A Black man finally exonerated in the 1965 assassination of Malcolm X stood inside a Manhattan courtroom Thursday to hear a deeply apologetic prosecutor and judge finally declare his innocence.
Octogenarian Muhammad Aziz addressed the court after prosecutors released a detailed and damning court filing exposing the decades-old federal and NYPD misconduct that helped put two innocent Black men behind bars in the cold-blooded execution of the Muslim leader.
"I am an 83-year-old man who was victimized by the criminal justice system, and I do not know how many more years I have to be creative," declared Aziz, whose co-defendant died in 2009.
"While I do not need this court, these prosecutors, or a piece of paper to tell me I am innocent, I am very glad that my family, my friends and the attorneys who have worked and supported me all of these years are finally seeing the truth we have all known, officially recognized."
Remembering the life and legacy of Malcolm X
The pair were tried and convicted by the Manhattan district attorney in a trial rife with misconduct and misdirection. Despite his ultimate acquittal, Aziz said little had changed over the ensuing decades.
"The events that brought us to court today should never have occurred," he said. "Those events were and are the result of a process that was corrupt in this court, one that is all too familiar to Black people in 2021."
The 43-page document made public by Manhattan District Attorney Cy Vance Jr. recounted a litany of errors in the prosecution: A lack of forensic evidence linking the two to the Audubon Ballroom slaying. The withholding of information by the NYPD and FBI. Sketchy police lineups — and the decision to keep three undercover cops at the scene on Feb. 21, 1965, from testifying at trial.
The coverup went to the top of U.S. law enforcement, with late FBI Director J. Edgar Hoover ordering agency informants to hide their ties with the feds when talking with investigators about the murder.
"The prosecutors were not in possession or aware of the information gathered by the NYPD and the FBI which we found exculpatory," the report declared. "The FBI and NYPD files do not indicate that the information was ever disclosed to prosecutors.
"To the contrary, there are indications in the FBI file that information was deliberately withheld."
The blockbuster findings came more than three decades after wrongly convicted Aziz and Khalil Islam were finally released from prison following a 1966 trial where the FBI, the NYPD and prosecutors withheld evidence likely to convince a jury of their innocence, officials said.
"I want to begin by apologizing directly to Mr. Aziz and his family, to the family of Mr. Islam, and the family of Malcolm X," said Vance during the hearing. "I apologize for what were serious, unacceptable violations of the law and the public trust. … There is only one ultimate conclusion: Mr. Aziz and Mr. Islam were wrongfully convicted of this crime."
Justice Ellen Biben agreed.
"There can be no question that this is a case that cries out for fundamental justice," Biben said. "To Mr. Aziz and your family, and to the family of Mr. Islam, I regret that this court cannot fully undo the serious miscarriages of justice in this case and give you back the many years that were lost."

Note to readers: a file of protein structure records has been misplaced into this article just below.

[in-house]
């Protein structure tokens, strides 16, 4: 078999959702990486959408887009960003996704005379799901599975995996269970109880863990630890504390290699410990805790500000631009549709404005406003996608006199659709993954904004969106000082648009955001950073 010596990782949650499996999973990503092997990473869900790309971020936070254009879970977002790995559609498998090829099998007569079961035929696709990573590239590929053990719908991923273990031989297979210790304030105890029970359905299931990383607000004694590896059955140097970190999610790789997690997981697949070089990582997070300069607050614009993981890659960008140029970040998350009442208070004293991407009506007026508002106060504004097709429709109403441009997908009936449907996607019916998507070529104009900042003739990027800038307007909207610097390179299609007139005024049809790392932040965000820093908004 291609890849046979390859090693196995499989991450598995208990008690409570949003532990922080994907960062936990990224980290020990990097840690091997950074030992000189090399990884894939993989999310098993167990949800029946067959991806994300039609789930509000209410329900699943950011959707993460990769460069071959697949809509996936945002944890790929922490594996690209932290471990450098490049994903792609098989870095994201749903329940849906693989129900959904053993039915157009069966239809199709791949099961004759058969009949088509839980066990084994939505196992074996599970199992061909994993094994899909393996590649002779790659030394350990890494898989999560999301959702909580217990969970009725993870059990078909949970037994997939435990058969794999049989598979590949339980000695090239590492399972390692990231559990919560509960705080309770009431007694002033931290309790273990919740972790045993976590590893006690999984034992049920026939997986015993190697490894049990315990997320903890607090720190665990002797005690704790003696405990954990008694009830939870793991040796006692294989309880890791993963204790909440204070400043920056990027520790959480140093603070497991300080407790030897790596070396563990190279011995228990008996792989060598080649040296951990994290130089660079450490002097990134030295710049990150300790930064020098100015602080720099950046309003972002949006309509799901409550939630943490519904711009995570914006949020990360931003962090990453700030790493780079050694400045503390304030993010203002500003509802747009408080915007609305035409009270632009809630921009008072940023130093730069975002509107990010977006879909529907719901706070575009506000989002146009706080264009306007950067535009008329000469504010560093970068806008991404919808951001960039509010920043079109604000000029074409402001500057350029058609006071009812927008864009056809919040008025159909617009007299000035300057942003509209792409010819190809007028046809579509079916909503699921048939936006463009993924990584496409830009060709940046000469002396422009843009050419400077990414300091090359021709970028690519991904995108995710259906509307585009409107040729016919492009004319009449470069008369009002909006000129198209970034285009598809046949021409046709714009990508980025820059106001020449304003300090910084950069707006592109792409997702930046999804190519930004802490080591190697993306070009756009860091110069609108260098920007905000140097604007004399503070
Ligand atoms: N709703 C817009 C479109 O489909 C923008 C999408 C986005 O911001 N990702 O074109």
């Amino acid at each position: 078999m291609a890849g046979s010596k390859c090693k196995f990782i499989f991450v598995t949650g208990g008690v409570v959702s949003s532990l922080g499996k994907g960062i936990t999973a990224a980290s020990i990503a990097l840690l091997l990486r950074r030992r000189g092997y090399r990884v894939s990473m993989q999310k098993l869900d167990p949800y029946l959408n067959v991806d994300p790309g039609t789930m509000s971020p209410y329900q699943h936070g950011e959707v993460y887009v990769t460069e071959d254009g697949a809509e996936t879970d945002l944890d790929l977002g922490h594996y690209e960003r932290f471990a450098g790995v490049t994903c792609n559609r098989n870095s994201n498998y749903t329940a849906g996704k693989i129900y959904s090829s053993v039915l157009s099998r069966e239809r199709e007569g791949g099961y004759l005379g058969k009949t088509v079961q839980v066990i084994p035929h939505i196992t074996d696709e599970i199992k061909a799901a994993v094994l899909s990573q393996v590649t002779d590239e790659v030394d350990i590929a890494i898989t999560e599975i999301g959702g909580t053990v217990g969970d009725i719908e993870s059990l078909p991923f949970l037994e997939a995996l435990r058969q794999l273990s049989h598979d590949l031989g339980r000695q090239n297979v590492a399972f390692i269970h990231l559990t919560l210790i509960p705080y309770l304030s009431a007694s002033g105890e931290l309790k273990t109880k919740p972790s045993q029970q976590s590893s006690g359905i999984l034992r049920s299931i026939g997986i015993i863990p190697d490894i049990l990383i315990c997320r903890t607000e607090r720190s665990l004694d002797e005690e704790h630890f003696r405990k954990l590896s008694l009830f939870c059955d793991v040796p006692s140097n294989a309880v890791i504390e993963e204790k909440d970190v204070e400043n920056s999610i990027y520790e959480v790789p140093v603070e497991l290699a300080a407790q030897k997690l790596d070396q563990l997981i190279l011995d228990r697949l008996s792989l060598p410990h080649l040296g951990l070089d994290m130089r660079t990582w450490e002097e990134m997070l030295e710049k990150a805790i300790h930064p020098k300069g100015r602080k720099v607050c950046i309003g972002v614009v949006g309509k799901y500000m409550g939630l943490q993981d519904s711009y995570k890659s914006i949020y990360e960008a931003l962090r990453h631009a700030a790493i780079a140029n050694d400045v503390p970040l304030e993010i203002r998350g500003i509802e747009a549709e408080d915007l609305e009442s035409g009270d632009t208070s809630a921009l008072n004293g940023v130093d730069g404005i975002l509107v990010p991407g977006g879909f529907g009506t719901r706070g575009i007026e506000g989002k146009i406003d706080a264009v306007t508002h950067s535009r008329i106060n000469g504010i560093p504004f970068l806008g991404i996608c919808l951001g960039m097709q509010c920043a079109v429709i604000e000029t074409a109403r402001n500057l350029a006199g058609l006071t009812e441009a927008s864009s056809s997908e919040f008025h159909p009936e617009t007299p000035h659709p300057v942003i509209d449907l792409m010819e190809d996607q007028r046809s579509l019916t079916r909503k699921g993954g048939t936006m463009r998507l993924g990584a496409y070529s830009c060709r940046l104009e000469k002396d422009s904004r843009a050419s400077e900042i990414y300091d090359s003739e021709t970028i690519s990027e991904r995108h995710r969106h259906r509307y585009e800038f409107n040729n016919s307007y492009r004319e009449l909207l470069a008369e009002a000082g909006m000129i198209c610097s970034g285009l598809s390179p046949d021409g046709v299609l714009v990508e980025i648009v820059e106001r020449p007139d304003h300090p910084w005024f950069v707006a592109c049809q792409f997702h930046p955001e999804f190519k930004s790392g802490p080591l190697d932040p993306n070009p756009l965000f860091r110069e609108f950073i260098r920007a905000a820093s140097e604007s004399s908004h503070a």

The judge then vacated Aziz and Islam's convictions to a round of applause in the packed courtroom.
Unredacted FBI documents viewed by the investigators showed the agency inaccurately insisted its files at the time contained "no original information developed by [the feds]," the report said. NYPD documents supporting the innocence of the two men were also missing from the documents shared with prosecutors, the report said.
Malcolm X, only 39, was shot 16 times in the wild assassination before a crowd of 400 people, including his pregnant wife and three of their daughters. One of the killers blasted the victim from close range with a shotgun.
"No physical evidence tied Aziz or Islam to the murder or the crime," the report read. "There was no evidence that Aziz or Islam had any connection to [co-defendant Mujahid Abdul] Halim. Again, the people's case against Aziz and Islam rested entirely on eyewitness testimony."
Halim, who admitted repeatedly shooting the wounded Malcolm as the activist was lying helpless on the ballroom stage, even acknowledged to his co-defendants as they waited together in a jail cell during the trial that both were innocent.
The report cited one sloppy identification procedure in which police arranged for an eyewitness to view a second, smaller lineup after he initially looked at a lineup featuring men of different sizes and complexions. After the witness mentioned the shooters wore gray coats, he was shown a second lineup with just two men wearing gray coats — one of them Aziz.
Vance, joined by attorneys for the two suspects, conducted a painstaking 22-month investigation that cleared both men in the stunning execution. Aziz spent 19 years behind bars, while co-defendant Islam served 21 years and died in 2009.
Defense witnesses at the trial testified both men were at home on the day of the murder, as did the defendants, and there was no physical evidence linking either man to the slaying, the report noted.
The report also detailed how a New York Daily News reporter received an anonymous call on the morning of February 21, 1965, with a familiar voice from prior calls announcing Malcolm X, Sen. Robert Kennedy, Mayor Robert Wagner and Councilman Robert Lowe would all be murdered.
After Malcolm X was killed, the reporter contacted police.
[via New York Daily News]